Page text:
Example Scenario: The Investigation
First, the privacy officer should refer to the definition of
“breach.” A breach is the acquisition, access, use, or disclosure
of protected health information (PHI) in a way that compromised the security or privacy of the PHI.
Next, it’s time to review the incident. Does it meet any of
the breach exceptions outlined in the HIPAA Breach Notification Rule 45 CFR §§ 164.400-414?
2 Questions to ask
Was Janet’s access an unintentional acquisition, access,
or use of protected health information by a workforce
member or made in good faith and within the scope of
Was Janet’s access an inadvertent disclosure of protected
health information by a person authorized to access protected health information at a covered entity?
Does Hospital A have a good faith belief that Janet would
not have been able to retain the information?
In the above scenario, Janet’s actions do in fact constitute a breach. Her access compromised the privacy of
Molly’s PHI. In addition, the access was intentional; this
was in no way an inadvertent disclosure, and the information accessed was retained. Therefore, since the incident
is considered a breach, the privacy officer must develop a
After the Breach: How to Respond
While the process outlined above seems like relatively
straightforward decision-making, working in rural healthcare
settings brings forth unique challenges. The routine apology
and offering of credit protection may not be satisfactory or
appropriate, especially in a scenario like the one described
above. Unfortunately, there may be no sufficient resolution in
the patient’s eyes, but the facility must focus on prevention
Is terminating Janet after 20 years of loyal employment in
a difficult-to-recruit position the best solution? Employee
morale may suffer if a 20-year loyal employee is terminated
for being “curious.” There also might be backlash from the
local community at the sudden termination of an employee
that might be well known and respected in the community.
However, lack of corrective action may cause distrust among
employees and the community that the privacy of their health
records is not protected at Hospital A. There could also be
community backlash at the news that someone’s healthcare
privacy was violated without repercussions. Organization
reputation is a concern, as well as the related decrease in patient volume and associated revenue that could occur.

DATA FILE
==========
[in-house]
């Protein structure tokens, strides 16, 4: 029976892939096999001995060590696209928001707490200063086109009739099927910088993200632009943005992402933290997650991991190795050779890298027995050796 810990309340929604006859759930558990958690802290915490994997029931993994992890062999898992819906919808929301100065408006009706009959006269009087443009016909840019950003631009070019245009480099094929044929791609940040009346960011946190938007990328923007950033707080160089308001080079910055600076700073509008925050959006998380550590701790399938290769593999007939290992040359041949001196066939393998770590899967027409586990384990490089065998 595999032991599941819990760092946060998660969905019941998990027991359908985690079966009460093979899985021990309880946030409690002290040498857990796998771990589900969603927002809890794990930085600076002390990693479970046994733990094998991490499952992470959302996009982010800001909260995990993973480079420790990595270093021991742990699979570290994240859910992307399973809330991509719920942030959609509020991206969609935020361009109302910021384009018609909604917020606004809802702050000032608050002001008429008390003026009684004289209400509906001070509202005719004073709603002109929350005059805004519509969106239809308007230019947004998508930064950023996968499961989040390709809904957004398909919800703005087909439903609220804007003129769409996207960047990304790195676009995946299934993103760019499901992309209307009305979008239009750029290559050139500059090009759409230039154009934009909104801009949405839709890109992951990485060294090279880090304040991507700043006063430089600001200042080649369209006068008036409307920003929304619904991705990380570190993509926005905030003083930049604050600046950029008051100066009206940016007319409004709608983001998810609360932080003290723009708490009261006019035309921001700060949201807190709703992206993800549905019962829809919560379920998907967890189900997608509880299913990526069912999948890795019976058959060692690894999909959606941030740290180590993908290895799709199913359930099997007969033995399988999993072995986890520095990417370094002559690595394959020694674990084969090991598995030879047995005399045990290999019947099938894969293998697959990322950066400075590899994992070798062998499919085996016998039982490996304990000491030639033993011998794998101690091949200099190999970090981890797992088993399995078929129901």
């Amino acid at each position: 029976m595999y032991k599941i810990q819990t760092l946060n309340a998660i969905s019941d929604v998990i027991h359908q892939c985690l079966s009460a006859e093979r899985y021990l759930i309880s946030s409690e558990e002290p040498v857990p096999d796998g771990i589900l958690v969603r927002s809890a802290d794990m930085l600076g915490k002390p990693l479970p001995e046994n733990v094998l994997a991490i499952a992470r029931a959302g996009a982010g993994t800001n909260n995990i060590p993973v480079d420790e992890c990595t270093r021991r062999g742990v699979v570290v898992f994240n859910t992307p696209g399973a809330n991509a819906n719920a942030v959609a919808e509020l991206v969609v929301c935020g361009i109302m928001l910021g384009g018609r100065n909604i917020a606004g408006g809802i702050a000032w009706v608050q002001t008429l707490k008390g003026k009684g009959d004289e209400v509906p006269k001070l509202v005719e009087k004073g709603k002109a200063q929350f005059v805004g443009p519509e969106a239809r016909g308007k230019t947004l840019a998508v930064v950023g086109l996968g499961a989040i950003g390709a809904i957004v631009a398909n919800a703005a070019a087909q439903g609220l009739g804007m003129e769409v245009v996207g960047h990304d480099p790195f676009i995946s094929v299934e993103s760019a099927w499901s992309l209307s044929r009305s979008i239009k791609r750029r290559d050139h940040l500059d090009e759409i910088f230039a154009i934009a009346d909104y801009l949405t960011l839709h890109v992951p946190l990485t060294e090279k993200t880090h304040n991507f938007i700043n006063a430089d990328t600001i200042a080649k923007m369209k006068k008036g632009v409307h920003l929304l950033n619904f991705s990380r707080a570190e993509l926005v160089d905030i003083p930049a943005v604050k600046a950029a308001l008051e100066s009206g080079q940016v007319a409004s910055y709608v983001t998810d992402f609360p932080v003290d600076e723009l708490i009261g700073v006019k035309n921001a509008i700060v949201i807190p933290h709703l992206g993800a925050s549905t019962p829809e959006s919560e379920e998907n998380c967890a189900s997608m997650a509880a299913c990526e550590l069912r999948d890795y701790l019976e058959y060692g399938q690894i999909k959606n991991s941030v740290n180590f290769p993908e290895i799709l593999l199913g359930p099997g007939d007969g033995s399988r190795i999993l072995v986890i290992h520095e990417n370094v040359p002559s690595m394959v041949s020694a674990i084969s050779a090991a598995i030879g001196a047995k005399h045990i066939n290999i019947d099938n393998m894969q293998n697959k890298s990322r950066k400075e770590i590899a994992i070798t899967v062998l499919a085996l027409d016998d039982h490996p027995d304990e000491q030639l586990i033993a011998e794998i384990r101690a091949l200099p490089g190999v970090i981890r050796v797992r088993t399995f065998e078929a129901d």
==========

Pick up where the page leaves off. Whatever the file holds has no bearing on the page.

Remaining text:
No facility wants to experience a breach. The impact of
such an occurrence—as well as the resolution—will be widespread, from the employee and patient to staff and community members. While termination of employment is one option, there are other options to consider as well. The privacy
officer should work with human resources or another leader
who can ensure corrective action is executed in a consistent
manner based on the violation. After the appropriate corrective action has been determined, it can be administered by
the employee’s manager. Even in the smallest of facilities,
the privacy officer should not be acting alone.
The repercussions of Janet’s access would be determined
by organizational policy. In this scenario, because Janet’s
inappropriate access of PHI was intentional, HIM professionals might expect her employment to be terminated. But
in rural facilities, this would not necessarily be the case. The
organization would also take into consideration prior disciplinary action and the impact to patient care and safety if a
position were to be left vacant—potentially for months when
recuritment is difficult.
When it comes to healthcare privacy and PHI, “curious cats”
should be warned—no matter how well-intentioned, curiosity is not an acceptable justification for a privacy breach. ¢
1. 3Lions Publishing, Inc. “HIPAA § 164.402 Definitions.”
HIPAA Survival Guide. www.hipaasurvivalguide.com/
2. Department of Health and Human Services Office for
Civil Rights. “Breach Notification Rule.” HHS.gov. July
26, 2013. www.hhs.gov/hipaa/for-professionals/breach-notification/ index.html.
Traci Waugh ( email@example.com) is director of outreach services and
compliance at Kalispell Regional Healthcare, based in northwest
When it comes to healthcare
privacy and PHI, “curious
cats” should be warned—
no matter how well-
intentioned, curiosity is not
an acceptable justification
for a privacy beach.